Jan 18, 2017
Top: Items produced at Anseong Machum Brassware Workshop. Bottom left: Kim Soo-young parches brassware with fire in order to smoothen its surface and make it easier for molten metal to be absorbed. Bottom right: Visitors may look through the history of brassware at Anseong Machum Brassware Museum
One of the ways Koreans honor their ancestors is through the memorial service. Although wooden bowls and dishes are commonly used for the ritual these days, traditionally well-prepared food was placed inside of brassware. With the Lunar New Year coming up, this reporter paid a visit to the Anseong Machum Brassware Workshop in Anseong, Gyeonggi, where brassware artisan Kim Soo-young
kept busy making dishware.
Despite the cold weather, Kim was shedding beads of sweat shaping his bowls, as he added that this is the busiest time of the year for brassware artisans. The tips of his fingers were fully concentrated on forming shiny gold dishes and bowls.
Although it's not known for sure when Koreans began using brassware, it is believed to have started in the Bronze Age. During the Shilla Dynasty (57 B.C.-A.D. 935), an organization specialized in brassware making, called cheolyujeon, was established and this later led to high-quality brassware being exported to foreign nations in the Goryeo Dynasty (918-1392). The popularity of brassware products surged a bit during the early years of the Joseon Dynasty (1392-1910), but its use was soon widely distributed to the public in the 18th century. The art of creating brassware was designated National Intangible Heritage Cultural Heritage
No. 77 in 1983.
The use of brassware was quite common until the 1950s, but with the advent of industrial development, items made of new materials like plastic, aluminum and stainless steel appeared. This eventually led to the decline of brassware. Not only that, brassware discolored easily when it met with smoke from coal briquettes. When briquettes began to be used widely, brassware was met with the possibility of disappearing for good.
Artisan Kim Soo-young produces brassware using a traditional method. Anseong's brassware is commonly believed to be the best of its kind. [PARK SANG-MOON]
Kim Soo-young has contributed all his life to saving brassware from dying out. Kim's father, Kim Keun-su
(1916-2009), who was also a brassware artisan, established what stands as Anseong Machum Brassware Workshop right after Korea gained its independence from Japan, when brassware was at its peak. His son later took on the workshop and strived to protect it.
Ever since he was a little boy, Kim Soo-young always stood by his father and watched him producing items. This naturally led him to learn how to make them. It's already been around 70 years since he succeeded to his father's workshop, and his eldest son Beom-jin has learned the technique as well. His two other sons, Beom-yong and Beom-seon, are also involved in the brassware business, so the family business has practically continued for three generations.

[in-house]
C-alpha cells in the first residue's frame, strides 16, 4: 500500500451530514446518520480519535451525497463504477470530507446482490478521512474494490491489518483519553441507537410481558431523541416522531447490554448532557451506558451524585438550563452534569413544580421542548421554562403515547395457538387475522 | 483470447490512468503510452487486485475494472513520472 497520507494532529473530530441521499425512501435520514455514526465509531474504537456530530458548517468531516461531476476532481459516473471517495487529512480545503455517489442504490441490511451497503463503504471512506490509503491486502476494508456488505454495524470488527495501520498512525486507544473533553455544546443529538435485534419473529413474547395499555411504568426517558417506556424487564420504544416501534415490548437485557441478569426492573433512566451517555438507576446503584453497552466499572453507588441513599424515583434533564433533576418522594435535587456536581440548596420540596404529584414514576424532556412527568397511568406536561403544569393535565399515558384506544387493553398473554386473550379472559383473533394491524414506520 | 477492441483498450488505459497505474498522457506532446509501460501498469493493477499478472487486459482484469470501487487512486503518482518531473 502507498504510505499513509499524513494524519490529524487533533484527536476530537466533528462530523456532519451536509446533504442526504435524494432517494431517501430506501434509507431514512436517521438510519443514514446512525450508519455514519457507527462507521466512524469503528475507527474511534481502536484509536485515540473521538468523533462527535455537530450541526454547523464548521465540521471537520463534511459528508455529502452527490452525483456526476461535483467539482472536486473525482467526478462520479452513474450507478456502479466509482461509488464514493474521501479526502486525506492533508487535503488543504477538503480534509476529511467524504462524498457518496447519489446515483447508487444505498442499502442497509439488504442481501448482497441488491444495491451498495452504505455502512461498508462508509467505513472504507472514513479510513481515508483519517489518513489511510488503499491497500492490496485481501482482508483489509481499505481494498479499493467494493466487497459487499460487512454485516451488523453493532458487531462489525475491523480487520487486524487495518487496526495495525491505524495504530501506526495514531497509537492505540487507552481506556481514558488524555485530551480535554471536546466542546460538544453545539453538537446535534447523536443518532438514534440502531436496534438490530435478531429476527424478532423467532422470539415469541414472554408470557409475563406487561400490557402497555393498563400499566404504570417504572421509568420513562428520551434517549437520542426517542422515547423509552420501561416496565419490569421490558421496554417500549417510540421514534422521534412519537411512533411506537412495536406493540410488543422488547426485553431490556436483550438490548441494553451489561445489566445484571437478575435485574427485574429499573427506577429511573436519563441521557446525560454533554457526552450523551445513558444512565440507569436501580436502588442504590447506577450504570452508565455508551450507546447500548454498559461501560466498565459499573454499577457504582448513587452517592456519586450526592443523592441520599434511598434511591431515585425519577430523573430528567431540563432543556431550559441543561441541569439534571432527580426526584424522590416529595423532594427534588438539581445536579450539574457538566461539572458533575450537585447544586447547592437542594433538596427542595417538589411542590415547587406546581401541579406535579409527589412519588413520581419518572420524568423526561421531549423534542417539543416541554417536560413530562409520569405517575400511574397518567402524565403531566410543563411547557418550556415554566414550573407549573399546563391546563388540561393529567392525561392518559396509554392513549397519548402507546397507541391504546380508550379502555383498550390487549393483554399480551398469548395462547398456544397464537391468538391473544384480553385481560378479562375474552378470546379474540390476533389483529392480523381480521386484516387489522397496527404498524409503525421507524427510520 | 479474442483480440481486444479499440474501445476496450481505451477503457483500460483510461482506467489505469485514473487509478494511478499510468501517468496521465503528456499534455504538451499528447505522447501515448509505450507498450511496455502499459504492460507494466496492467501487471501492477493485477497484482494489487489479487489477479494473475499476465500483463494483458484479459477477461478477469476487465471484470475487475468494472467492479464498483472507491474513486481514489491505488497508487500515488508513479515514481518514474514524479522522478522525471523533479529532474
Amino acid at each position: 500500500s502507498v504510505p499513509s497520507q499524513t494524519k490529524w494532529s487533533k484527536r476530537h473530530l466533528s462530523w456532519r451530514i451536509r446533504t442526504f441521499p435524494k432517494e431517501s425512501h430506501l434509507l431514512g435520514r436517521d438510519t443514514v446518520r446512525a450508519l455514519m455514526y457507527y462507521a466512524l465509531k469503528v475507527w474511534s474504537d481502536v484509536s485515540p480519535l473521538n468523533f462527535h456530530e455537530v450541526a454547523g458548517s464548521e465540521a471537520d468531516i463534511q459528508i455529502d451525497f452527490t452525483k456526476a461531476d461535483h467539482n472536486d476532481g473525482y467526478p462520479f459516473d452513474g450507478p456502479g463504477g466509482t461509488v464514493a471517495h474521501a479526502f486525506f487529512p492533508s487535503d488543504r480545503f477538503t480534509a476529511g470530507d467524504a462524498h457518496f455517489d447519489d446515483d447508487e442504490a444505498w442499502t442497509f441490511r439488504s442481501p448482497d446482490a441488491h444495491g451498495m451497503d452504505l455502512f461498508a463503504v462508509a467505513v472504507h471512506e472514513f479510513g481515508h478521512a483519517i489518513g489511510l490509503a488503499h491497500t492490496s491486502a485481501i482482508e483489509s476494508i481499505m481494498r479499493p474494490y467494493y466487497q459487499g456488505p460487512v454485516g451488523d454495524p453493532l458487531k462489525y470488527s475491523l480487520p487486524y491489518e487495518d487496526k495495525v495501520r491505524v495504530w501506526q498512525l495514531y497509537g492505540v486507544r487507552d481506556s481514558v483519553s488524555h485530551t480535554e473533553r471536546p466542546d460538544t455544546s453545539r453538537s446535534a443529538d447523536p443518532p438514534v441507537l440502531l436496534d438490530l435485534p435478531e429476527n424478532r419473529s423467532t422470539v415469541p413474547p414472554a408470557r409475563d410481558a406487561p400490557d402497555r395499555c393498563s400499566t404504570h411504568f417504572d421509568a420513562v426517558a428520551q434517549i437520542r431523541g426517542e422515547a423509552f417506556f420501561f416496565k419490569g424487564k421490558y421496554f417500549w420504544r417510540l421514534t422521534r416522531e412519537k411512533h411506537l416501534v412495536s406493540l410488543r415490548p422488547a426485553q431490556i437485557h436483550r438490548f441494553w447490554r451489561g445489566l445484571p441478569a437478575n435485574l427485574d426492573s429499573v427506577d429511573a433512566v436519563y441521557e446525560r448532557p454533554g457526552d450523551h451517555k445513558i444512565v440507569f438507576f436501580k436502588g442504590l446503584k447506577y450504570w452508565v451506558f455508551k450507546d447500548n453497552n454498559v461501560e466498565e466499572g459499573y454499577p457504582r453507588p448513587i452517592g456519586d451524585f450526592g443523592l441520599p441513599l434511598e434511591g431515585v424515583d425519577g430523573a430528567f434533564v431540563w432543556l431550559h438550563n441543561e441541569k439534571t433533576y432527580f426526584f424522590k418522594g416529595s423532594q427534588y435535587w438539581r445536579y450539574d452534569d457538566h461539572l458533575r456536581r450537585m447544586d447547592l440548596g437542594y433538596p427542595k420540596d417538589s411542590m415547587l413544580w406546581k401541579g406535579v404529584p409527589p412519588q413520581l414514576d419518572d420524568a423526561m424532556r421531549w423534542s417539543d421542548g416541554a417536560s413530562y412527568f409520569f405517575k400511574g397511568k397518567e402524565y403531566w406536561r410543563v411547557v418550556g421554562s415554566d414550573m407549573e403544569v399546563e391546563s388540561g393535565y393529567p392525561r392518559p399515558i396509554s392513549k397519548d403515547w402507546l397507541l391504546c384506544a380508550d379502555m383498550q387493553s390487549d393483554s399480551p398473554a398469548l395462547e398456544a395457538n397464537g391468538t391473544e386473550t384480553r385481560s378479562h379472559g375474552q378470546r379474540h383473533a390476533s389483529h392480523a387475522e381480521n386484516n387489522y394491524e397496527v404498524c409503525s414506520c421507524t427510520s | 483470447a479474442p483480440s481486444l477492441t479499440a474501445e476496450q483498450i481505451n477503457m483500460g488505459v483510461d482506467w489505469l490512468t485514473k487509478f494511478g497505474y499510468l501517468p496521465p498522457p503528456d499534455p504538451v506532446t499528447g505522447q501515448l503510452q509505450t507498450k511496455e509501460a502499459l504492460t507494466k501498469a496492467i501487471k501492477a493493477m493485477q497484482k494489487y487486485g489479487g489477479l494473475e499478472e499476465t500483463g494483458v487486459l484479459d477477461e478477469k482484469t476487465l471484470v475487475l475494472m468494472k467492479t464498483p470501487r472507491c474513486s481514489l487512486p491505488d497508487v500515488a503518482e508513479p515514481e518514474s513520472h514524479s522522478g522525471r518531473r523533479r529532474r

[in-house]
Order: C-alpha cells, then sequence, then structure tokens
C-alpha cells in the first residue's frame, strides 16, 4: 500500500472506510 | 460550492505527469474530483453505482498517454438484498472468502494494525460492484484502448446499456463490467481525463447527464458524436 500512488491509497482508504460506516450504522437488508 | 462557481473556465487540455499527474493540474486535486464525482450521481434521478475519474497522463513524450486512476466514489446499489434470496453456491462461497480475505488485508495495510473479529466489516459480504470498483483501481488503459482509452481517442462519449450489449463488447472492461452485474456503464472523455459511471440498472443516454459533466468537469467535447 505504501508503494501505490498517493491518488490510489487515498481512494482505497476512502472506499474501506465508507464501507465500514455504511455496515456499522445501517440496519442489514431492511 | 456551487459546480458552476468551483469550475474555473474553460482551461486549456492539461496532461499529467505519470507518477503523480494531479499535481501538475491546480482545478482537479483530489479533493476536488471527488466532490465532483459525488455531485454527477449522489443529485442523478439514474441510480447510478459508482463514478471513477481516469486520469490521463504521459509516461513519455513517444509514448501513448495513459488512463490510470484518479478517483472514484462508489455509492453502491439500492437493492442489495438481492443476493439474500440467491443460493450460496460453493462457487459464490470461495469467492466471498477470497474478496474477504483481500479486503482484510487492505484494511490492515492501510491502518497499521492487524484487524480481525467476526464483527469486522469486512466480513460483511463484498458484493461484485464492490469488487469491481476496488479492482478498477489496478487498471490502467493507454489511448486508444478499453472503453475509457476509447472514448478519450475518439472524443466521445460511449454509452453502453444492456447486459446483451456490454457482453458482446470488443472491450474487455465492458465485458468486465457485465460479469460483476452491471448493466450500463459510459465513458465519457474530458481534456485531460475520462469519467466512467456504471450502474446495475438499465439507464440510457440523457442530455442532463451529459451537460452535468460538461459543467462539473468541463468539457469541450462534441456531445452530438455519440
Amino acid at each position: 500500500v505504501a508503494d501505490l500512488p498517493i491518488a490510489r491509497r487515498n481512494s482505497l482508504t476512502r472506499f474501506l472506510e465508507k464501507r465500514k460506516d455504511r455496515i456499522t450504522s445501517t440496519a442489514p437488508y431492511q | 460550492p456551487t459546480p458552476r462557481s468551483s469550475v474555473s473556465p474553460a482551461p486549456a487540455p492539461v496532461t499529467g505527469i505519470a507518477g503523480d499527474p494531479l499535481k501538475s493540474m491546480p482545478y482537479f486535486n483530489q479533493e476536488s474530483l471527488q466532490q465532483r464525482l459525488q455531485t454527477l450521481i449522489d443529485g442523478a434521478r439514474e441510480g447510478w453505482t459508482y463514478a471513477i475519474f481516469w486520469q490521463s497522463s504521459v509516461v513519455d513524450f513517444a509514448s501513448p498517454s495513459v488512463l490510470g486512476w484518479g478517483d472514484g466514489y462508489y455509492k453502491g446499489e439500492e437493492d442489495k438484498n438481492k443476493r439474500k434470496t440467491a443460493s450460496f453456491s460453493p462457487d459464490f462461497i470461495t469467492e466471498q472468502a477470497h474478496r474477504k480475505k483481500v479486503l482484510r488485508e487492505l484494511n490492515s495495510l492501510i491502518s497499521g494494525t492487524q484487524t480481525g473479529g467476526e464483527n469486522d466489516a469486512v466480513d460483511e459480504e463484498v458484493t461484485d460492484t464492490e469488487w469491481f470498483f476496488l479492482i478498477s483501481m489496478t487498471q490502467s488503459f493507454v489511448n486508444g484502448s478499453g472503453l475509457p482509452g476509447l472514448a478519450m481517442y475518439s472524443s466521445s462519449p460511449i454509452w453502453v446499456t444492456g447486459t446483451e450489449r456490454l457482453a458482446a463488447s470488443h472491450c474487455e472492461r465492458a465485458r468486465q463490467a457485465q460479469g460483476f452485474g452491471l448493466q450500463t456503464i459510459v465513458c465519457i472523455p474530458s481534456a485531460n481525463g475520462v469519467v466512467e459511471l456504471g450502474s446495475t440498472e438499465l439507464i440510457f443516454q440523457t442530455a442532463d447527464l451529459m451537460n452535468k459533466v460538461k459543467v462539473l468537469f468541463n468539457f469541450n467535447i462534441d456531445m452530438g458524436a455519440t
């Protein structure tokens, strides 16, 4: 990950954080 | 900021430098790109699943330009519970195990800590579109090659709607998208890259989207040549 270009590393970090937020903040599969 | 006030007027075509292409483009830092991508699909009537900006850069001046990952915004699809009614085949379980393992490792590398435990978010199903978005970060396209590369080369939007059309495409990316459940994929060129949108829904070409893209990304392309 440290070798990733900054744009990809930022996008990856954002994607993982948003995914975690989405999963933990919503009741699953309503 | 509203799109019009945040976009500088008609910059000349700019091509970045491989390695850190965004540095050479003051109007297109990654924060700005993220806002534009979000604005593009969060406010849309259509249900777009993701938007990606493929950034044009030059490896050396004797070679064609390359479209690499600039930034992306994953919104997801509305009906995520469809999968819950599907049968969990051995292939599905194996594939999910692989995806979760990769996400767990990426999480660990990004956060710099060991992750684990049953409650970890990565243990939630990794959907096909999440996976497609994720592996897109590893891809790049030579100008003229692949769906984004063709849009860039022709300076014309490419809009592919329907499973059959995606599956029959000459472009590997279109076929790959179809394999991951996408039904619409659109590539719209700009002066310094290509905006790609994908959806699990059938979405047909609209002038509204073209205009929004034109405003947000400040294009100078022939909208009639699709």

There are two kinds of brassware in Anseong. One is made in large quantities to be sold at the market, while the other is customized. Most households bought their bowls at markets, but wealthy families ordered the items directly from workshops. This is where the Korean term “anseong machum,” which means “just the right thing,” comes from.
At Anseong Machum Brassware Workshop
, workers produce brassware using two different methods - bangjja and jumul. Anseong's bangjja brassware, made with precisely 78 percent copper and 22 percent tin, is made by heating lumps of brass and beating them with tools like hammers. This type of brassware is fairly strong and does not bend or break easily. Hence most cutlery is produced using the bangjja method.
Items made through the jumul method are quite small compared to the former. This method is also well-suited for produce that requires more detail. Jumul brassware is made by melting copper and tin together and pouring it into the cast all at once. Since jumul brassware can touch fire, items like kettles, braziers and hot pots are commonly produced through this method.
In addition to carrying on the legacy of brassware making, Kim Soo-young is also putting effort into developing items that suit modern day people. Not only that, people now have a higher standard of living and strive to bring traditional culture into their lives, which adds to the rising popularity of brassware. In other words, brassware is slowly regaining its reputation as its beauty and remarkable thermal and antibacterial functions are catching more and more people's eyes.
Other than bowls, Kim also produces ornaments like candlesticks and bells. He is taking part in more elaborate works like reproducing relics for museums and restoring utensils used in the Jongmyo Shrine. Although it requires more time and effort, Kim is sticking to manual handwork in order to make high-quality products. He also opened the Anseong Machum Brassware Museum in 2012 to widely distribute and pass down this precious legacy.
Producing brassware requires great work, but Kim Soo-young can always be spotted in his workshop with his fellow workers. As he engraves his name on each of his productions, Kim is determined to produce brassware that could be used and passed down to multiple generations. He is also thankful that his sons are engaged in inheriting the work. With all of the hard work going on at Anseong Machum Brassware Museum, brassware may soon evolve into a more glorious tradition in the future.